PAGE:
Love is God:

      The general human concept of God is that God is one who loves his devotees and looks on them with affection. But the predecessors and fore-fathers of the Christians had formulated an orthodox concept of God. According to them, Jehovah is the predominating deity and his laws were compiled as the Old Testament; Jehovah's rules consist of prohibitions on men. Further-more, this 'Father of Ancient Men' never deigned to console the suffering hearts of his people: instead, he chastised them, demanded fearful submission and laid a host of duties and obligations on his followers. But as time went by, the philanthropic prophets of the later period began to think in terms of a God who is amiable, amicable and love-ridden. As a result the New Testament came into being. Therefore, Jehovah in Blake stands for the oppressive codes of conventional religion and Christ stands as the Saviour of mankind, extending his hands to redeem them with his weapon of nonviolence. In 'Earth's Answer' Jehovah or Starry Jealousy' sets his provisions of objections on Earth and bans her free movement and joyful festivities. He puts 'Love' in chains.

      Man came to worship Jehovah when he modelled Jehovah after his own fashion. Man, depressed and dejected in his fallen' state, gave life, to an orthodox God who is bloodthirsty and greedy of what is dear to man. Thus, man came to develop a false concept of God as a mighty, relentless and reckless tyrant. Earth calls Jehovah 'Father of Ancient Men' because he is the god of ignorant orthodox and superstitious men with their uncivilised and barbaric characteristics. He is one who demanded human sacrifices and human blood from the Druids. This false father still, exists as a shadow because it is man who gives him life and takes life from him, and so, "heaven or hell is oneself". The foul God's weapons are sexual shame, moral conformity and the sort of rationality which is inhuman, and dehumanising. His teachings are pseudointellectual and if only man gets rid of him he can perceive things in the right perspective.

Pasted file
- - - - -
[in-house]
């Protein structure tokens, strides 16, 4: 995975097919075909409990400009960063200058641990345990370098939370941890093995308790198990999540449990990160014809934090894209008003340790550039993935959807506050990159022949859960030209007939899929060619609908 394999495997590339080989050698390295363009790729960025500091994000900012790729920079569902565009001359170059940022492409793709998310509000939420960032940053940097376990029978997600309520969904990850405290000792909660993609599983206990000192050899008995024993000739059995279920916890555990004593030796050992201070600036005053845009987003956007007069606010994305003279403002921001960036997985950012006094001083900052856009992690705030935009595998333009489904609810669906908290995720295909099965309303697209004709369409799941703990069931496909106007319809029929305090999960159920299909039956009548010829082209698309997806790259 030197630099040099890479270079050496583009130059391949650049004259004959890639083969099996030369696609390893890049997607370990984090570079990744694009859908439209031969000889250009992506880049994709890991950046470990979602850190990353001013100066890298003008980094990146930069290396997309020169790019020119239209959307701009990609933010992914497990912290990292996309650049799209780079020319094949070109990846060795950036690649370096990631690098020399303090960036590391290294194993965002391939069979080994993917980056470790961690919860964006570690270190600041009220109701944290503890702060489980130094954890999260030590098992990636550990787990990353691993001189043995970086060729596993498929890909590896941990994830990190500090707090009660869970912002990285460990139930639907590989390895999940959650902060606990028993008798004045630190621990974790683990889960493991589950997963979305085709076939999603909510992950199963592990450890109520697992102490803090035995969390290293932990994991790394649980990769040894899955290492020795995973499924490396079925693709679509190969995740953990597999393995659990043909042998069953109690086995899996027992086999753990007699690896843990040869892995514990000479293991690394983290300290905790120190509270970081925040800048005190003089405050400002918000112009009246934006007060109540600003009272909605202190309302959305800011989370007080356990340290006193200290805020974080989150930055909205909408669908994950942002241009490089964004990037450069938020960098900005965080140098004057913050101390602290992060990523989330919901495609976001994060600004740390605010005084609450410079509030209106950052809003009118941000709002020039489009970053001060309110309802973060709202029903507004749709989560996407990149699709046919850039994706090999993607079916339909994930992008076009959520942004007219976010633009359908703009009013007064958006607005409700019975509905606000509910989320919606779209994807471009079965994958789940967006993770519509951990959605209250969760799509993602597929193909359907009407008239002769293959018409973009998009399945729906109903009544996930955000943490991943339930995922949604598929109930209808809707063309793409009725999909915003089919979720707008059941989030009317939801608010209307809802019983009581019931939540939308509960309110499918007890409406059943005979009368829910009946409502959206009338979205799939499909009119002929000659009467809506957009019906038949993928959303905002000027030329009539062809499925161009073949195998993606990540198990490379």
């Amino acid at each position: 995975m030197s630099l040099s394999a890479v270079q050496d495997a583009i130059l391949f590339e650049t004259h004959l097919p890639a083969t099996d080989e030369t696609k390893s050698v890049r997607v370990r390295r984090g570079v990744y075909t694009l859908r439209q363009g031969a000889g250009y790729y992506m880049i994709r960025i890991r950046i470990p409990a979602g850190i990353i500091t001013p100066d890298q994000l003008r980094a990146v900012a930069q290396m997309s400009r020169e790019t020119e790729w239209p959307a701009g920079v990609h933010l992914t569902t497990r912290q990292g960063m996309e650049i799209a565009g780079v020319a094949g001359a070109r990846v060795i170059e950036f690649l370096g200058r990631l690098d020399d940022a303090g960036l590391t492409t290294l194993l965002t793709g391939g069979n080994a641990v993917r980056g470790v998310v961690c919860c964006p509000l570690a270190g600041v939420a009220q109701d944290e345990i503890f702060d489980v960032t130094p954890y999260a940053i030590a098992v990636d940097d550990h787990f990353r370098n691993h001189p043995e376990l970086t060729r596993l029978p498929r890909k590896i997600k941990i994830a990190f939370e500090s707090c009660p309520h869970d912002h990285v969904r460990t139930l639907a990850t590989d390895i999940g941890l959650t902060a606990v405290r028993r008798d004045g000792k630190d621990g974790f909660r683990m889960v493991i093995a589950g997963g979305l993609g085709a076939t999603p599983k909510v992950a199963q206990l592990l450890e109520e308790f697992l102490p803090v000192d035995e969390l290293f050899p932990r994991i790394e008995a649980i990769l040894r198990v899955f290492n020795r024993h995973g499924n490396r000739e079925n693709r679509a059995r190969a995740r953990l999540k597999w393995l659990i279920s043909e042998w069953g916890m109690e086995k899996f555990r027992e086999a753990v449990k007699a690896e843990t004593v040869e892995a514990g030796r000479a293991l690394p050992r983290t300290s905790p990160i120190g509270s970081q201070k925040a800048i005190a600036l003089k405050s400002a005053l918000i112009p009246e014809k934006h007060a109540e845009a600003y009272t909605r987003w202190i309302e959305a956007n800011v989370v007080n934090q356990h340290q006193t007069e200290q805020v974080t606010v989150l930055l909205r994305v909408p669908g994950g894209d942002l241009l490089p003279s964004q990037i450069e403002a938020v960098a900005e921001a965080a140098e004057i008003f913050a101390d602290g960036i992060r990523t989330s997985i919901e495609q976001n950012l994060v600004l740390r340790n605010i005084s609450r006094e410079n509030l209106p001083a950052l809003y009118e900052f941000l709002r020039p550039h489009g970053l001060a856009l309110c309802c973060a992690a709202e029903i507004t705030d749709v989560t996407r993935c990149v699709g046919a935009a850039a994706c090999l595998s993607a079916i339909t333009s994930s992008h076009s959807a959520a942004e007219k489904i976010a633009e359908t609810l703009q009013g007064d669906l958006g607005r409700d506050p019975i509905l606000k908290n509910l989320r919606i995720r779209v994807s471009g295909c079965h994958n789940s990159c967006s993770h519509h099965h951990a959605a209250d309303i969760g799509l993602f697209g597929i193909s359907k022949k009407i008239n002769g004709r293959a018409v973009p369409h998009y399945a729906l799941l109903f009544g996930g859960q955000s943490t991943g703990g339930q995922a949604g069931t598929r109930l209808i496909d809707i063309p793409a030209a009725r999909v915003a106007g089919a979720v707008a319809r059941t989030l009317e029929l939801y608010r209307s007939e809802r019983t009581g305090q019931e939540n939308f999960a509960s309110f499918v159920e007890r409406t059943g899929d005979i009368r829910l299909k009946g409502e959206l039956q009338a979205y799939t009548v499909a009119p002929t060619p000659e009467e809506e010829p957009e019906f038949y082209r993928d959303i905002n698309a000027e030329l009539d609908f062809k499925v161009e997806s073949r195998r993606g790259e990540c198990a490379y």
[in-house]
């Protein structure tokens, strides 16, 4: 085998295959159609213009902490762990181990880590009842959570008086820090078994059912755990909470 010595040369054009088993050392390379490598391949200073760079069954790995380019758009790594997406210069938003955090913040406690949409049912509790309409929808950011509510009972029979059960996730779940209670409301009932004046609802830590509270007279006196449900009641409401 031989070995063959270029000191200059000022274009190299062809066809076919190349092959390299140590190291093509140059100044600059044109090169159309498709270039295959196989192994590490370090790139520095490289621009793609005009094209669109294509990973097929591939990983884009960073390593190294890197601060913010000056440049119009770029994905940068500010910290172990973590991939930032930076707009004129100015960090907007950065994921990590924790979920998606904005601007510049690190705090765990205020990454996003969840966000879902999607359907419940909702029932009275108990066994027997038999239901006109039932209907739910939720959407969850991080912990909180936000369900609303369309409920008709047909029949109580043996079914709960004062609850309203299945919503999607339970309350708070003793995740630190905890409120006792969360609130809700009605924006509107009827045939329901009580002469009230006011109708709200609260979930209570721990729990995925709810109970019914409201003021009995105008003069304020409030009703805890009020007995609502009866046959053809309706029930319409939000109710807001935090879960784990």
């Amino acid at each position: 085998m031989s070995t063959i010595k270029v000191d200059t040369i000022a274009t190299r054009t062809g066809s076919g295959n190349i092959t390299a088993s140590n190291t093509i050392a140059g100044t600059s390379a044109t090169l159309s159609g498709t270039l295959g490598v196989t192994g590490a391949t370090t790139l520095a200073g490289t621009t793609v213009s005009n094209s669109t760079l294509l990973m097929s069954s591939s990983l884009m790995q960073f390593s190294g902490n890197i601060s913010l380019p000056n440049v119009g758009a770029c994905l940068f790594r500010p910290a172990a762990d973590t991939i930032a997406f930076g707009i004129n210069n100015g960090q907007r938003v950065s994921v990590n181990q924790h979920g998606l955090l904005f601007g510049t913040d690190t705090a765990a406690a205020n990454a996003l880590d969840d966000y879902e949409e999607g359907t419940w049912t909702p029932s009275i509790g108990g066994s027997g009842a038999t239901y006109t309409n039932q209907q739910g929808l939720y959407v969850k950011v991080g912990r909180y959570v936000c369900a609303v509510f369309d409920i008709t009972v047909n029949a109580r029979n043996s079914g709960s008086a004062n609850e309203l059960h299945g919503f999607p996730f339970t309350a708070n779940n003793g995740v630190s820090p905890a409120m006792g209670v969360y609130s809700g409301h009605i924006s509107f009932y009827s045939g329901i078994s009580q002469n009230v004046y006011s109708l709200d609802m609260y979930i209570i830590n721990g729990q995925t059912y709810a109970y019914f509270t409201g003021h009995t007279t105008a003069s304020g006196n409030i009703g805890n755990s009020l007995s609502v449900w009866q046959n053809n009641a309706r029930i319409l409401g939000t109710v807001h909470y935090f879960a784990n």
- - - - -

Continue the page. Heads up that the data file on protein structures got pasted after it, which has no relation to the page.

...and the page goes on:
Another Interpretation:

      Earth in 'Earth's Answer' is often associated with Adam and Eve, who, in their fallen and lapsed condition, are desperate and disappointed. Earth's, resentment is therefore considered as the resentment of Adam and Eve before they attain the power and patience to love God who is the very person to redeem them from their present state of despondency.

      Some critics highlight the view point that the 'Holy Word' or the Bard' indicates man's inherent poetic genius. By way of his creative imagination he summons the dawn or a revival of life. But Earth's answer comes out of grey despair because her hope is,

hope only of empty men.

 

Symbolism:

      We have three persons dominating the horizon of 'introduction,' and 'Earth's Answer.' They are the Bard, Earth and the 'Father of Ancient Men'. In them Bard stands for all the prophets; Earth represents the redeemed or those who are capable of listening to the Bard. Earth also signifies human soul, man or Adam and Eve and the soul of all created objects. The 'Father of Ancient Men' is called the Elect because he represents fallen man's idolatry and his unconcern towards his own soul. The Christian Gospels accentuate 'soul' as God's manifestation.

The Structure of the Poem:

      A frequent complaint is that the poem is a series of irregular stanzas, dragging and confined. It is quite true that the poet for the sake of poetic fidelity and conjuring up the dreary atmosphere cuts the sentences short. But it is ingenious of him because it strikes the reader's heart thoroughly and dramatically. We may come across rhythmic and melodious lines in Coleridge's Christabel even when he describes the macabre. But Blake wants to make his words stunning, repulsive and striking for the context.